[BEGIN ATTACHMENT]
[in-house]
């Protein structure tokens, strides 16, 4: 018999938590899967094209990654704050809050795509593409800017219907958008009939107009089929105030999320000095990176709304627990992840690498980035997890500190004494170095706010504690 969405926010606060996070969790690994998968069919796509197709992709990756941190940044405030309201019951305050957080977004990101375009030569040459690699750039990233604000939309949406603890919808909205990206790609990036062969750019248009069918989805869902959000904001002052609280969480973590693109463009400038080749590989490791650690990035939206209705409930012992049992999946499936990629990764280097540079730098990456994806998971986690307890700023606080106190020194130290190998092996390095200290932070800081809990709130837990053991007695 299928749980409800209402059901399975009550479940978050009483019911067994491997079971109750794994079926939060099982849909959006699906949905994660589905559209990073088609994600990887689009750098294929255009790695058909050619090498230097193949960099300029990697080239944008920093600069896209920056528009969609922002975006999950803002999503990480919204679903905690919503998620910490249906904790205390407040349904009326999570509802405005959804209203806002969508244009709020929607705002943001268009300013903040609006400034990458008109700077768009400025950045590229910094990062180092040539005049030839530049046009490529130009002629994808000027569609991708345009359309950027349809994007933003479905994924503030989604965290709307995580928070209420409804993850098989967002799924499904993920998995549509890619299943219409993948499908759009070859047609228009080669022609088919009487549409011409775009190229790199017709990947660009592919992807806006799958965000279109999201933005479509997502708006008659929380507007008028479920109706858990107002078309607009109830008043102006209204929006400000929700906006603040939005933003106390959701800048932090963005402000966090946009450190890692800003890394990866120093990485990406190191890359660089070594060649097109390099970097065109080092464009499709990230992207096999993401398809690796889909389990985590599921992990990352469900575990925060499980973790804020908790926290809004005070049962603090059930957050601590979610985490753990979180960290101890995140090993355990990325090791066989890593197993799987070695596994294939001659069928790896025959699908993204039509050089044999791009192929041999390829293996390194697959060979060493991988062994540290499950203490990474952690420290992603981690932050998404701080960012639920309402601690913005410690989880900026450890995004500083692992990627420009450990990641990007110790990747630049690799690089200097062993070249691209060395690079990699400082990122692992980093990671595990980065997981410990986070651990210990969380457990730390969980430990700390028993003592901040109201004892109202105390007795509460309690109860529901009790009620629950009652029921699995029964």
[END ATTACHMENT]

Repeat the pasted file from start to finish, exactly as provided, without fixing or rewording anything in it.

[in-house]
């Protein structure tokens, strides 16, 4: 018999938590899967094209990654704050809050795509593409800017219907958008009939107009089929105030999320000095990176709304627990992840690498980035997890500190004494170095706010504690 969405926010606060996070969790690994998968069919796509197709992709990756941190940044405030309201019951305050957080977004990101375009030569040459690699750039990233604000939309949406603890919808909205990206790609990036062969750019248009069918989805869902959000904001002052609280969480973590693109463009400038080749590989490791650690990035939206209705409930012992049992999946499936990629990764280097540079730098990456994806998971986690307890700023606080106190020194130290190998092996390095200290932070800081809990709130837990053991007695 299928749980409800209402059901399975009550479940978050009483019911067994491997079971109750794994079926939060099982849909959006699906949905994660589905559209990073088609994600990887689009750098294929255009790695058909050619090498230097193949960099300029990697080239944008920093600069896209920056528009969609922002975006999950803002999503990480919204679903905690919503998620910490249906904790205390407040349904009326999570509802405005959804209203806002969508244009709020929607705002943001268009300013903040609006400034990458008109700077768009400025950045590229910094990062180092040539005049030839530049046009490529130009002629994808000027569609991708345009359309950027349809994007933003479905994924503030989604965290709307995580928070209420409804993850098989967002799924499904993920998995549509890619299943219409993948499908759009070859047609228009080669022609088919009487549409011409775009190229790199017709990947660009592919992807806006799958965000279109999201933005479509997502708006008659929380507007008028479920109706858990107002078309607009109830008043102006209204929006400000929700906006603040939005933003106390959701800048932090963005402000966090946009450190890692800003890394990866120093990485990406190191890359660089070594060649097109390099970097065109080092464009499709990230992207096999993401398809690796889909389990985590599921992990990352469900575990925060499980973790804020908790926290809004005070049962603090059930957050601590979610985490753990979180960290101890995140090993355990990325090791066989890593197993799987070695596994294939001659069928790896025959699908993204039509050089044999791009192929041999390829293996390194697959060979060493991988062994540290499950203490990474952690420290992603981690932050998404701080960012639920309402601690913005410690989880900026450890995004500083692992990627420009450990990641990007110790990747630049690799690089200097062993070249691209060395690079990699400082990122692992980093990671595990980065997981410990986070651990210990969380457990730390969980430990700390028993003592901040109201004892109202105390007795509460309690109860529901009790009620629950009652029921699995029964």